Tuesday, February 21, 2012

You Can’t Say This Word

Recently I asked a brother if he would be interested in joining me for congregational prayers at the local masjid, as I knew that he prayed regularly. The response he gave me was, “I can’t, because I am too busy”.

Like the majority of people, the brother used the word “can’t” (ok, it’s really two words, but whatever) inaccurately in his response. It’s not that he "can’t" go to the masjid, because he does have the ability to go. The reality is that he is choosing not to go to the masjid based on his decision making process over competing priorities.

The brother could have said, "I don't want to" or "I won't". This way, he would be attributing the outcome of not going to the masjid to his own choice. The problem, however with admitting refusal on the basis of choice, rather than on ability, is that it can lead to a debate over values, priorities, and reasoning. The requester may attempt to reverse that choice. The requester might even feel offended by being refused on the basis of choice.

Using “can’t” avoids these problems by cunningly implying that the reasons for refusal, i.e., the circumstances, have impacted one’s ability, not one’s choice. Blaming ability is less controversial, less reversible, and a lot more polite than blaming one’s choice.

At its face value, the distinction between ability and choice may appear subtle, but it has significant implications on personal development.

The danger of “can’t” lies in actually believing that we truly can’t do something, when we say “can’t” to ourselves. One of the great obstacles to personal development is our belief about what we can and “can’t” do. If you believe that you “can’t” be wealthy, you probably won’t. If you believe that you “can’t” master physics, you probably won’t. If you believe that you “can’t” [fill in the blank], guess what, you probably won’t.

Beliefs concerning our “inabilities” are often fictitious, based on weak self-esteem, and can be traced back to isolated experiences that don’t relate current reality. Jack Canfield relates the following accurate analogy in The Success Principles:

“A baby elephant is trained at birth to be confined to a very small space. Its trainer will tie its leg with a rope to a wooden post planted deep in the ground. This confines the baby elephant to an area determined by the length of the ropethe elephant’s comfort zone. Though the baby elephant will initially try to break the rope, the rope is too strong, and so the baby elephant learns that it can’t break the rope. It learns that it has to stay in the area defined by the length of the rope.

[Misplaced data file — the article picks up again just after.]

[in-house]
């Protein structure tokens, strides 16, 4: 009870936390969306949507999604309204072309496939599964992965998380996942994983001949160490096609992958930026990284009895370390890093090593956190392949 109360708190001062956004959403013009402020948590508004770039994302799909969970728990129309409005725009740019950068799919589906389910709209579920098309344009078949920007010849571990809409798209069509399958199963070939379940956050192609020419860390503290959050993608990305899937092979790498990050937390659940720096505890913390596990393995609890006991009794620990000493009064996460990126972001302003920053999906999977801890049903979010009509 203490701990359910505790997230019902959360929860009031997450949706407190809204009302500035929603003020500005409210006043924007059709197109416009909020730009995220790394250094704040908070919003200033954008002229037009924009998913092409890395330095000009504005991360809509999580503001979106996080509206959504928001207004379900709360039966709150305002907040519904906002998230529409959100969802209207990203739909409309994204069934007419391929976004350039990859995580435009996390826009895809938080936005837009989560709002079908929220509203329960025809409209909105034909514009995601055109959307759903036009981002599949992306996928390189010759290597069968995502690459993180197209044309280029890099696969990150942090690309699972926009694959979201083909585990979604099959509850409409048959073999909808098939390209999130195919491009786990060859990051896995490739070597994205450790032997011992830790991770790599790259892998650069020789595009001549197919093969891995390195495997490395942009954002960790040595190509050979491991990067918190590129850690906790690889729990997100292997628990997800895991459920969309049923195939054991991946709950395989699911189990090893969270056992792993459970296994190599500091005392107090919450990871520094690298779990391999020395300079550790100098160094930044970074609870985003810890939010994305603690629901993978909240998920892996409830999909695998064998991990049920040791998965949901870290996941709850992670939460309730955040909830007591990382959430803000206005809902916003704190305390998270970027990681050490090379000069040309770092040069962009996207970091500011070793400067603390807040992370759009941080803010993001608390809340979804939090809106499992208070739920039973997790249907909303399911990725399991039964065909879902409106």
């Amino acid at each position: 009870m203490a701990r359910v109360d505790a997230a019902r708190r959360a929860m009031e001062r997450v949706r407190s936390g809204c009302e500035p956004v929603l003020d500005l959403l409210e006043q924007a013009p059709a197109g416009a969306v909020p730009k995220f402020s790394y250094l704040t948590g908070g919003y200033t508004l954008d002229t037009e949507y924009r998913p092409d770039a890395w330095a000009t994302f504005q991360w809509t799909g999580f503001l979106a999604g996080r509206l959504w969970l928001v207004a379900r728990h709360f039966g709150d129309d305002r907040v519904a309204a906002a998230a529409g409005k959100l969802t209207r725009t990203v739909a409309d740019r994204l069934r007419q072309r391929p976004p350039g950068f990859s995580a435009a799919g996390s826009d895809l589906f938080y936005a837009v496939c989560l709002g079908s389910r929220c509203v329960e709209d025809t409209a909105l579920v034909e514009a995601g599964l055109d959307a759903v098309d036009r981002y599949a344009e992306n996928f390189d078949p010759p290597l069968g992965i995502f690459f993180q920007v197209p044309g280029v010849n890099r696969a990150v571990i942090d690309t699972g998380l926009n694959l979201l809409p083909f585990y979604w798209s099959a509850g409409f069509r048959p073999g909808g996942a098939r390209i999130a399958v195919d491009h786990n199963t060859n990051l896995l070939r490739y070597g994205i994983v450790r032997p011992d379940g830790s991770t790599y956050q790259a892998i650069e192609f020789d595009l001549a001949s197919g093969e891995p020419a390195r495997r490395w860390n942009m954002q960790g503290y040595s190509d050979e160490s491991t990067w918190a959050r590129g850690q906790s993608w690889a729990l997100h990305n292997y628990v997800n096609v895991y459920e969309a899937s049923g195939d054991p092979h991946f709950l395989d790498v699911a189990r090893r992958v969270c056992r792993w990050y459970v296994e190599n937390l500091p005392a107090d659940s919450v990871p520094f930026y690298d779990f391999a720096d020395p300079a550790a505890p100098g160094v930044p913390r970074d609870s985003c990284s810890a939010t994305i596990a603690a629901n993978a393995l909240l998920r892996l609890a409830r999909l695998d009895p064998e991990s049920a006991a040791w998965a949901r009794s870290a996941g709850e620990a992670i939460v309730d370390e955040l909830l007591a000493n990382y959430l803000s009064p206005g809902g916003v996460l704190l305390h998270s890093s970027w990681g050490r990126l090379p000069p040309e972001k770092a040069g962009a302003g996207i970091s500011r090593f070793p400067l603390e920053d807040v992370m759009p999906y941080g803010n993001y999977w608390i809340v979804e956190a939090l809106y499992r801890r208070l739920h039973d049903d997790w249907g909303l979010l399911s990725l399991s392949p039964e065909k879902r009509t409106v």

When the elephant grows up into a 5-ton colossus that could easily break the same rope, it doesn’t even try because it learned as a baby that it couldn’t break the rope. In this way, the largest elephant can be confined by the puniest little rope.”

There is an elephant in all of us, connected to several flimsy ropes, believing that we cannot break out of them. As a result, we disempower ourselves, lower our own expectations, and inhibit our development. We have to question and challenge these “I can’t” beliefs to realize our full potential.  Jack Canfield says quite bluntly, “Don’t waste your life believing you can’t”.

“Can’t” shouldn’t be in the Muslim’s vocabulary anyway. It is true that in reality, everything only happens through the will and power of Allah, so from that perspective, we really can’t do anything. At the same time however, anything conceivable can happen through the will and power of Allah, so from that perspective, potentially we can do anything.  But when we define the “cans” and “can’ts” as if they lie in our hands, then we close the door to Divine power. But when we replace faith in our deeds with faith in Allah, we can achieve anything conceivable, inshaAllah.

I’ve simply decided to remove “can’t” from my vocabulary completely, whether in response to a request, or as a belief about myself. Simply saying “can’t”, even if used legitimately, has an effect on our psyche, so I just choose not to say it (though out of a bad habit, I still unconsciously say "can't" sometimes.

I have also made it a family policy that using “can’t” is not allowed at home. If I want to refuse a request, but still want to be polite in my refusal, I simply say, “I won’t manage to because…” Or I just state the reason for why I don’t want to do something.

Note that “can’t” has synonyms, such as “I won’t be able to”, “I wish I could”, etc. They all essentially mean the same thing.

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